While we still expect unemployment to increase, we have downwardly revised our unemployment expectations. In our current forecast, the peak of unemployment will be lower than previously thought, at around 5.5 percent at the end of 2021 (figure 3). We had previously forecasted that the peak would be close to 7.0 percent. There are various reasons for this. Firstly, unemployment has risen by less than previously expected, and even declined slightly in September and October. This was most likely due to strong government support and a stronger recovery in the third quarter. The government has also announced that it will continue its  job retention scheme until the summer of 2021 and has shown it is prepared to be flexible regarding emergency support. We also think that businesses will be cautious in reducing their labor force by too much, with the end of the pandemic in sight and the extremely tight labor market until the beginning of this year still fresh in memory.

Recovery in business investment slowed

Business investment collapsed in the first half of 2020 due to the corona outbreak. After an incomplete recovery in the third quarter, business investments will most likely decline again in the fourth quarter. Over 2020 as a whole, we therefore expect a decline of 8.2 percent. Heavy drops in revenue, overcapacity and a high level of economic uncertainty are likely to lead to investments being postponed or canceled.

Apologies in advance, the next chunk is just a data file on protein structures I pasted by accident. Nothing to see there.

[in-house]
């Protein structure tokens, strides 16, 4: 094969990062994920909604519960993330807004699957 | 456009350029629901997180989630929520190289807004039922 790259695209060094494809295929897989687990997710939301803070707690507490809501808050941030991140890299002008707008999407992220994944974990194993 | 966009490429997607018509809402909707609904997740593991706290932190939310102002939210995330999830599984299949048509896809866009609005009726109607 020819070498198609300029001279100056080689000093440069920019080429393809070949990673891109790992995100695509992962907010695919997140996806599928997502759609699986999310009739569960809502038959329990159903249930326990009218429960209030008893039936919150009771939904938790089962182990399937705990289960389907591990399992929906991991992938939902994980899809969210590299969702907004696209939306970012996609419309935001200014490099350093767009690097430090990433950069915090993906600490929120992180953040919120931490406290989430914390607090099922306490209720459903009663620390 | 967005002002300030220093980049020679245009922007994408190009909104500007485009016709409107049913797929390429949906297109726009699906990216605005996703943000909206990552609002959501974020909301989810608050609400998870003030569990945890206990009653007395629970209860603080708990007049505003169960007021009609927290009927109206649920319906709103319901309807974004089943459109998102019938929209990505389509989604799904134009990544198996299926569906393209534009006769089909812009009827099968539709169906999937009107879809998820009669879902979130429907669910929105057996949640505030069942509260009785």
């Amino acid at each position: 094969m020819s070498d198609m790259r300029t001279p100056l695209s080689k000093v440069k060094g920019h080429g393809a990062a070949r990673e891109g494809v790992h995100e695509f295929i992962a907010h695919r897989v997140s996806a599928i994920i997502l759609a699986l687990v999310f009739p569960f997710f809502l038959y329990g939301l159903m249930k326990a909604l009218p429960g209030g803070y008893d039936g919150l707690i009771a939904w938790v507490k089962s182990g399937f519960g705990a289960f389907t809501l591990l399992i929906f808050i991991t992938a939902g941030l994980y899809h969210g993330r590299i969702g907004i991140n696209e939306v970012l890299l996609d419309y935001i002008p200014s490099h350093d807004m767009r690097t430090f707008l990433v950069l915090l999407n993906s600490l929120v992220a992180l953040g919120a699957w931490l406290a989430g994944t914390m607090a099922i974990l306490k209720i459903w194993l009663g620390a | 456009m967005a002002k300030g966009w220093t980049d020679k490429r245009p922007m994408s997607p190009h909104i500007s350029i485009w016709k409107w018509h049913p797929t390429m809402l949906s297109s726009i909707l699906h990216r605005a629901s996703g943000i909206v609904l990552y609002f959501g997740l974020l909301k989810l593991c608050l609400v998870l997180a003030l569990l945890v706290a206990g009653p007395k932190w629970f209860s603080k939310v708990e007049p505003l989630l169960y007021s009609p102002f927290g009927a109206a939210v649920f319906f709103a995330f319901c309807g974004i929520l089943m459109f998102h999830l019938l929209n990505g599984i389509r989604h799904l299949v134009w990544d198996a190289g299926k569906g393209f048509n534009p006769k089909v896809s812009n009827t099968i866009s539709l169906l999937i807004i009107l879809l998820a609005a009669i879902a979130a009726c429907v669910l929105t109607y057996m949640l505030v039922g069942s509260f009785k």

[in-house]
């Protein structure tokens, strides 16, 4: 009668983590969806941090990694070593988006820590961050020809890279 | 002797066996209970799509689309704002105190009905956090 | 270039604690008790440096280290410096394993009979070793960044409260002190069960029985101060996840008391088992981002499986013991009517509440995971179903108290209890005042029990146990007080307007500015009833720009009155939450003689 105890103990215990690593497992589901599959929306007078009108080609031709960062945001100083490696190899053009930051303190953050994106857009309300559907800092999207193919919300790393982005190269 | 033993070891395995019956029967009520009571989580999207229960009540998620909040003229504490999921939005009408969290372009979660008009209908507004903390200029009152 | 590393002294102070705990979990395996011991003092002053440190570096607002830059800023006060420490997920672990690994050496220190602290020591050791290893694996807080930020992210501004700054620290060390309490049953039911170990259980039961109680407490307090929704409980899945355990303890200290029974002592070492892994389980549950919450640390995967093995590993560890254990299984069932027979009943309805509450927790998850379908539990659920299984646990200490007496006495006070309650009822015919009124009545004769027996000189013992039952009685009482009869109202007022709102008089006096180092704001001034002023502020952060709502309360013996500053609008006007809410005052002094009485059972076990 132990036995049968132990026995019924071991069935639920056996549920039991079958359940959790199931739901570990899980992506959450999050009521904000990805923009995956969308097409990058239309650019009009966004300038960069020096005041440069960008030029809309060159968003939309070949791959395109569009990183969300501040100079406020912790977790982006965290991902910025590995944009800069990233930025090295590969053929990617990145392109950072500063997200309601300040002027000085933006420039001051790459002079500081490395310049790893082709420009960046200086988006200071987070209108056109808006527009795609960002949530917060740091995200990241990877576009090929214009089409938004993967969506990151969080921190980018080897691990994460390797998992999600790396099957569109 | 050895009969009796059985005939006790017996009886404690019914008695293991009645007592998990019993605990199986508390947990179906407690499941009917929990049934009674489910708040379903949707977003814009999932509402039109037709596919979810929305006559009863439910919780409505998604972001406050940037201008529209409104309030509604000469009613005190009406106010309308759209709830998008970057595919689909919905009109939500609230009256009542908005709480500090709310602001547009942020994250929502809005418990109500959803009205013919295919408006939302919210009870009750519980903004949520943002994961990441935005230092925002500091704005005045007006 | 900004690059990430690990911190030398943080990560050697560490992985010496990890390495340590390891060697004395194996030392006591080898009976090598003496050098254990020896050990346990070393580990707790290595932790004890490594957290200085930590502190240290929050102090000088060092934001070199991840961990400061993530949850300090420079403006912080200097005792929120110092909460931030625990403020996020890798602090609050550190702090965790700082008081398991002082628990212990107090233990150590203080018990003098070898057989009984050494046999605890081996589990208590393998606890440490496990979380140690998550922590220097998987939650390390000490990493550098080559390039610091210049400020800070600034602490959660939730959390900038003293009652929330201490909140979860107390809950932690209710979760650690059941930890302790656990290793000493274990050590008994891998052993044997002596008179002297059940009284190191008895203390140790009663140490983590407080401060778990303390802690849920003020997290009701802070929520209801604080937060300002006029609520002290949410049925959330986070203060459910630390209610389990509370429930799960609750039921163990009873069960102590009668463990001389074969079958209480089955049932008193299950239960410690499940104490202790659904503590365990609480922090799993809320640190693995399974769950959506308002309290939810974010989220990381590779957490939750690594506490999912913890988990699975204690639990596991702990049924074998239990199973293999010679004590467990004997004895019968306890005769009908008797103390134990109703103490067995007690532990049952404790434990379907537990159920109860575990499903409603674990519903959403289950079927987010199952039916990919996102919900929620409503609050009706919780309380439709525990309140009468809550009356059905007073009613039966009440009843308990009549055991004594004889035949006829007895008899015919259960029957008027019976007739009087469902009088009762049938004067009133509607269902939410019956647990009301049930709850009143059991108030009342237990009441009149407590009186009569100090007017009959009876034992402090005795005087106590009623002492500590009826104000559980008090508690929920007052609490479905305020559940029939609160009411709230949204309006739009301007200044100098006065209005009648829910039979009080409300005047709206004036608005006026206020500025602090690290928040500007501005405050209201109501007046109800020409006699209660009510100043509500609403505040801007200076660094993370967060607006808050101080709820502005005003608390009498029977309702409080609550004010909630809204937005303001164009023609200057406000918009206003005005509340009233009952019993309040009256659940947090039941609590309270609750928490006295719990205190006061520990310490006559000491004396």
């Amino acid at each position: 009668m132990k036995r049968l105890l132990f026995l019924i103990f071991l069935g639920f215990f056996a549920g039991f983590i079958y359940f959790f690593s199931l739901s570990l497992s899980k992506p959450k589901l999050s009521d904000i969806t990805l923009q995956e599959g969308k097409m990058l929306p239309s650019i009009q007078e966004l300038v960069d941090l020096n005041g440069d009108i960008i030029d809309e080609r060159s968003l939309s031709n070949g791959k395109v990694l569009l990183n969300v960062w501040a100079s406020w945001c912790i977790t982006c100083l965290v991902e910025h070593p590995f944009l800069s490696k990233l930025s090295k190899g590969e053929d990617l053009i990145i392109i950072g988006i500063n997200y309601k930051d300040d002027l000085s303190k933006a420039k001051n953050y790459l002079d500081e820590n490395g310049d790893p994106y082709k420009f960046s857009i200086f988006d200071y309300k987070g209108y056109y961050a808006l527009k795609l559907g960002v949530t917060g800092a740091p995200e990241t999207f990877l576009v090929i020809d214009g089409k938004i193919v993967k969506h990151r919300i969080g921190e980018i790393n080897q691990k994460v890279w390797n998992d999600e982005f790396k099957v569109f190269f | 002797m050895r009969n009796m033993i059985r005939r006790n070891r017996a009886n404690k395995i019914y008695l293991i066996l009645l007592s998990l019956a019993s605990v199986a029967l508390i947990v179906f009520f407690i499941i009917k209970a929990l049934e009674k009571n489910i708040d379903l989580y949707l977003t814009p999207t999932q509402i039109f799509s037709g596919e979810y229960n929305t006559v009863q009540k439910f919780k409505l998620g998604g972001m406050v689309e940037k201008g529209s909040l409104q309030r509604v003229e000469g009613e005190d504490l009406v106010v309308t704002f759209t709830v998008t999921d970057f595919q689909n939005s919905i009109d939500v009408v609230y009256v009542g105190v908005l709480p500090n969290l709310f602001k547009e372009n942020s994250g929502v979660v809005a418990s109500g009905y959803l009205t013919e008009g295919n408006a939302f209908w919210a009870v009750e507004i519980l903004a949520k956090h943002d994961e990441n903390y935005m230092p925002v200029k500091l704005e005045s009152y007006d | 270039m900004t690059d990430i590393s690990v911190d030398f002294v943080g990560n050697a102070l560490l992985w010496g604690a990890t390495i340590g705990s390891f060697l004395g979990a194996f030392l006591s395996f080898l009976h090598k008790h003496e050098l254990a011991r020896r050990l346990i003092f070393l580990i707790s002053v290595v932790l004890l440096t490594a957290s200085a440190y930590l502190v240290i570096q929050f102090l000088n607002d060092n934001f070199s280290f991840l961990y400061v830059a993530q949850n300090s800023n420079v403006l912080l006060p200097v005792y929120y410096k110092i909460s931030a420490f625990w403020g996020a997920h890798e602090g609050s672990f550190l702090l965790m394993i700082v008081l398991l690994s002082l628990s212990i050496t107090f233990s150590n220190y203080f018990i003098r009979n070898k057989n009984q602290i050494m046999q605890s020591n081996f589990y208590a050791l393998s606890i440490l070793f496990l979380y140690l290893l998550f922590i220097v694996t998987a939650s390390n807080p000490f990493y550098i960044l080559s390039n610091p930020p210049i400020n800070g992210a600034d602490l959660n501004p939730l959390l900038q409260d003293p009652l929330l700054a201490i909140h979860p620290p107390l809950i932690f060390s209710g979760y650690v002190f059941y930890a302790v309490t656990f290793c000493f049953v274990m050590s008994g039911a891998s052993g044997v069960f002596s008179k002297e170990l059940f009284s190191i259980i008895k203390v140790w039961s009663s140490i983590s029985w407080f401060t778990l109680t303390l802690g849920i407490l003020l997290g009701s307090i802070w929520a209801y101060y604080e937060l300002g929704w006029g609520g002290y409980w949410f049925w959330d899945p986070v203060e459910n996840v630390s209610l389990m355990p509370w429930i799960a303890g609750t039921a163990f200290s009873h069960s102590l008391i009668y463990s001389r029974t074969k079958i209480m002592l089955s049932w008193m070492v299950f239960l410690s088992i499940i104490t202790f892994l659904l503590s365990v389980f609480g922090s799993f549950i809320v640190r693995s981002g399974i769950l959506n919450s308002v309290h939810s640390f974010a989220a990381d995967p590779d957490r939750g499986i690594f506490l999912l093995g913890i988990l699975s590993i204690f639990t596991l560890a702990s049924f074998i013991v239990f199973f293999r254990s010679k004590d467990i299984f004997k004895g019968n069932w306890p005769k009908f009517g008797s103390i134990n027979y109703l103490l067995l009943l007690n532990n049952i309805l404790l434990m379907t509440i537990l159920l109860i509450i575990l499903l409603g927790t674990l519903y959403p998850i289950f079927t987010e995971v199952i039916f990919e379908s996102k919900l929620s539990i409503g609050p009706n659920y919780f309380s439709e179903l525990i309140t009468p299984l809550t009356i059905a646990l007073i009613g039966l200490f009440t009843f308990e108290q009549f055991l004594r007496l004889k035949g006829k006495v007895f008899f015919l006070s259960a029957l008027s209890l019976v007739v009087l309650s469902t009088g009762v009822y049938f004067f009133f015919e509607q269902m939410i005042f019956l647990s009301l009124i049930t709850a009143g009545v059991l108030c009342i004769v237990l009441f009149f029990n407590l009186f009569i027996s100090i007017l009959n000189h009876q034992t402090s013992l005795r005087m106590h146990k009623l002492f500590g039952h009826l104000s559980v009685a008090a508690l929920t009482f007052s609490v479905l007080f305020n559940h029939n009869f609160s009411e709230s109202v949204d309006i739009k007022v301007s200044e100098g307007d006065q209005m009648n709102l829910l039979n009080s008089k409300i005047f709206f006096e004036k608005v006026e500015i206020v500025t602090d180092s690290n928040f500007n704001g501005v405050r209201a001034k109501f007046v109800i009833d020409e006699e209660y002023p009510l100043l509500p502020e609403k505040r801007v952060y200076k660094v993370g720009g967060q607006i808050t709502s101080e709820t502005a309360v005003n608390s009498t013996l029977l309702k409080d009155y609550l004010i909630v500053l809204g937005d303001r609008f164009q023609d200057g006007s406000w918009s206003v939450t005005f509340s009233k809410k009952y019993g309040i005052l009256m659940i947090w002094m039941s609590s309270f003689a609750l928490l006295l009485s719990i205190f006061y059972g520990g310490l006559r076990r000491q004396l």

Figure 4: Producer confidence has partially recovered
Figure 4: Producer confidence has partially recoveredSource: Statistics Netherlands

We expect business investment to rise by 2.1 percent in 2021. Producer confidence has started to rise again in the past six months, although the index is still well below its historical average (figure 4). In addition, the end of the crisis is approaching now that effective vaccines appear to be within reach. This may prompt businesses to resume some of their postponed investments next year. Revenues will also increase as the economy becomes more open again. At the same time, business reserves have fallen as the support from the government does not cover all their costs. This will slow the recovery in investment in 2021. We expect the recovery to continue in 2022 and business investment to increase by 5.9 percent.

Catch-up in healthcare spending

The corona crisis is also affecting government spending, especially on healthcare. In the first wave, spending dropped sharply because much of the regular care could not take place. This concerned amongst others delayed operations or physiotherapists who were not able to provide treatment. In the second wave as well, it appears that hospitals are not able to operate at full capacity. We accordingly expect government spending to decline by 0.6 percent in 2020. There will be some catching up with respect to this postponed care next year, with an increase in government spending of 3.2 percent. The costs of corona vaccines and the vaccination of the population will also be paid for by the government, although the cost of this will be relatively limited. We expect government spending to rise by 2.3 percent in 2022.